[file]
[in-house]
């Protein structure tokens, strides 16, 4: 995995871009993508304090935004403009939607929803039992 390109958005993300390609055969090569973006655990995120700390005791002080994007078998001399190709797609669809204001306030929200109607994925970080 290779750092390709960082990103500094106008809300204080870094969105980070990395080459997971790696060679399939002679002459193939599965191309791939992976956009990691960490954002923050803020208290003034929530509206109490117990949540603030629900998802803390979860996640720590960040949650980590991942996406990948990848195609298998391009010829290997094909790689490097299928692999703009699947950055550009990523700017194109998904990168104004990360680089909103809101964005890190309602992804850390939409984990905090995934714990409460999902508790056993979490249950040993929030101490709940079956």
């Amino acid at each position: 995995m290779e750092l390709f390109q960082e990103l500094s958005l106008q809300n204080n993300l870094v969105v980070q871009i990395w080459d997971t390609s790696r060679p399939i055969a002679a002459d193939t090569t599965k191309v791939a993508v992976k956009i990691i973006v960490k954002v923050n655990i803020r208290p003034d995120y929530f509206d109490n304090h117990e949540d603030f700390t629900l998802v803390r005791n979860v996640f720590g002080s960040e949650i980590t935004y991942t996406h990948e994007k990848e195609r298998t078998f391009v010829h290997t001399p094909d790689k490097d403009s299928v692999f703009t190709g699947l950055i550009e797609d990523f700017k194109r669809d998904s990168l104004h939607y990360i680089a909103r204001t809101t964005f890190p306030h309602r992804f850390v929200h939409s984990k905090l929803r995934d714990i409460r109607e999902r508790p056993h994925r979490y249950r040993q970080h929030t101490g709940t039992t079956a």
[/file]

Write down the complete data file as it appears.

[in-house]
């Protein structure tokens, strides 16, 4: 995995871009993508304090935004403009939607929803039992 390109958005993300390609055969090569973006655990995120700390005791002080994007078998001399190709797609669809204001306030929200109607994925970080 290779750092390709960082990103500094106008809300204080870094969105980070990395080459997971790696060679399939002679002459193939599965191309791939992976956009990691960490954002923050803020208290003034929530509206109490117990949540603030629900998802803390979860996640720590960040949650980590991942996406990948990848195609298998391009010829290997094909790689490097299928692999703009699947950055550009990523700017194109998904990168104004990360680089909103809101964005890190309602992804850390939409984990905090995934714990409460999902508790056993979490249950040993929030101490709940079956």
């Amino acid at each position: 995995m290779e750092l390709f390109q960082e990103l500094s958005l106008q809300n204080n993300l870094v969105v980070q871009i990395w080459d997971t390609s790696r060679p399939i055969a002679a002459d193939t090569t599965k191309v791939a993508v992976k956009i990691i973006v960490k954002v923050n655990i803020r208290p003034d995120y929530f509206d109490n304090h117990e949540d603030f700390t629900l998802v803390r005791n979860v996640f720590g002080s960040e949650i980590t935004y991942t996406h990948e994007k990848e195609r298998t078998f391009v010829h290997t001399p094909d790689k490097d403009s299928v692999f703009t190709g699947l950055i550009e797609d990523f700017k194109r669809d998904s990168l104004h939607y990360i680089a909103r204001t809101t964005f890190p306030h309602r992804f850390v929200h939409s984990k905090l929803r995934d714990i409460r109607e999902r508790p056993h994925r979490y249950r040993q970080h929030t101490g709940t039992t079956a």